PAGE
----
"There are things where, when LeBron turned 30, he was like, 'Man, now I know exactly what you were talking about,'" Wade says, proudly. "We've gotten closer."

THERE IS AT least one pressing question Union wants answered about her husband. For all their many conversations, texts and voice notes, it remains unclear: Do Wade and James dare tell each other that they -- gasp -- love each other? "If you hear D-Wade say the L-word," Union says, "I want to know. Email me."

No one would accuse these two alpha males of being emotionally inexpressive, of course. When James flew to Miami for that midseason, off-day workout with Wade, their shared trainer, David Alexander, posted a Snapchat video of the pair flexing, side by side, at his gym. Which is why the video was promptly parodied by the retirees on Inside the NBA. "Come on, man," Kenny Smith said, after dancing beneath Charles Barkley's armpit. "You gotta stop that."

But, for some reason, saying love is something different. And when Wade is asked whether he and James use the word, he instinctively recoils. "Not like with my wife!" he exclaims. "It ain't like looking at each other eye to eye, like, I love you."

But then Wade takes a second to think. "You know, yeah, we say love," he says. "There's nothing wrong with men expressing love for each other, if you're secure in your manhood and who you are. So, yeah. We'll end a conversation with Aight. Love. Or, Love you, bro. We have that kind of relationship."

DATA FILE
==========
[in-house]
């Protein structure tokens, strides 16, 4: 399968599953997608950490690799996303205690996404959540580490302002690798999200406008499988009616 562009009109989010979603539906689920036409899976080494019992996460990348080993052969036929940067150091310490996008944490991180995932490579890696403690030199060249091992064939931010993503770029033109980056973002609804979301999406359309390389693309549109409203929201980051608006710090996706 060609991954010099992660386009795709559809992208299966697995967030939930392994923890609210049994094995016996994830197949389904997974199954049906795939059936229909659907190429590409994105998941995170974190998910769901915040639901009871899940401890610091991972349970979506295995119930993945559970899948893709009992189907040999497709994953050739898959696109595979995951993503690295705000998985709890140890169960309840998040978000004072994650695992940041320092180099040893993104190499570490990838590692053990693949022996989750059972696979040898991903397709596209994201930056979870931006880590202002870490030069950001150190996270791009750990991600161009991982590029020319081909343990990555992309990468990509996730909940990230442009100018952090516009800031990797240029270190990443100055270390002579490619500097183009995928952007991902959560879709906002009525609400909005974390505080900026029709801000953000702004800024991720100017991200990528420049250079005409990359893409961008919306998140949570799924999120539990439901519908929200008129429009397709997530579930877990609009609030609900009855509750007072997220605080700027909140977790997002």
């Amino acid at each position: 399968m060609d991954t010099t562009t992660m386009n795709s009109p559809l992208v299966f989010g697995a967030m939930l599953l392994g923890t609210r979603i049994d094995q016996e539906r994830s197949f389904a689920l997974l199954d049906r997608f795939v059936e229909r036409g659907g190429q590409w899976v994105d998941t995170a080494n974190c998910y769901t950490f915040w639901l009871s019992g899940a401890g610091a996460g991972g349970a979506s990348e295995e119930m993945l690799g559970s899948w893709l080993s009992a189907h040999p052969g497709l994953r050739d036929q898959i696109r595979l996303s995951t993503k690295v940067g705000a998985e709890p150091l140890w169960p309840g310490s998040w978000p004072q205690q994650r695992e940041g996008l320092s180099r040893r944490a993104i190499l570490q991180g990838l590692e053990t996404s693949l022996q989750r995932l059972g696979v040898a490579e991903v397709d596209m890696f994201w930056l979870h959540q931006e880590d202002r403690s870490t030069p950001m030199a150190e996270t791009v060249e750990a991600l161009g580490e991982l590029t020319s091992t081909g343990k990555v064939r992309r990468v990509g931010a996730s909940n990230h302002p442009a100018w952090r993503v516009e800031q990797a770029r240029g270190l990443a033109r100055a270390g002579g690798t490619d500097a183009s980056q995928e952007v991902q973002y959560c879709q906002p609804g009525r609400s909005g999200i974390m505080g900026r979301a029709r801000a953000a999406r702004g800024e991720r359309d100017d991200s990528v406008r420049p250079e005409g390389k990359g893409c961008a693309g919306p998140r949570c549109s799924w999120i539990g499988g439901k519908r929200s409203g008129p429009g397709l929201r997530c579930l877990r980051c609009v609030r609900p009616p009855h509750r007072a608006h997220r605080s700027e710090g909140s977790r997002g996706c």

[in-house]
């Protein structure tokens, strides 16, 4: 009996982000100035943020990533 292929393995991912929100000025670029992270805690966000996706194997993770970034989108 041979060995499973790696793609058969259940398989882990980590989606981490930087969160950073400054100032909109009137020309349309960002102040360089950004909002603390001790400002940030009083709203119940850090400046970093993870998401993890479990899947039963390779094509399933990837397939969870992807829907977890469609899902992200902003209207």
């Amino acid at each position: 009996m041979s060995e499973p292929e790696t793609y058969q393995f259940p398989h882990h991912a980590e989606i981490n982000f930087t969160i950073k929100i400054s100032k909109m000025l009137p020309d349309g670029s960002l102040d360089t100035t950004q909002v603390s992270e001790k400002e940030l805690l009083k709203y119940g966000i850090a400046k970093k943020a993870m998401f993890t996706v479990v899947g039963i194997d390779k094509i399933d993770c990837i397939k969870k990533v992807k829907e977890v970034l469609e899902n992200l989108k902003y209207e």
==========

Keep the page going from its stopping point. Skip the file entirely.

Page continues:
It is the kind that, after 13 long years in this business, encourages them to think about the end. "We always say, 'One day, we're gonna stop dribbling this basketball,'" Wade says. "And yeah, while we're playing against each other, we're going to compete and we're going to have fun. But life goes on way beyond this."

"There is no loyalty in sports," Union says. "It's a business. Whatever loyalty exists is what you create outside the game. And when it's all said and done, all you have is your relationships. A lot of retired guys have nobody. That's a terrible, terrible feeling."

Such a perspective might well come off as unrelatable, even as it describes every industry any of us occupy. But Wade and James have long agreed that they do not care.

They will choose the L-word over hatred. They will value their best friend over their present-day employer. And for now, just like brothers, they will try as hard as they can to beat each other's ass.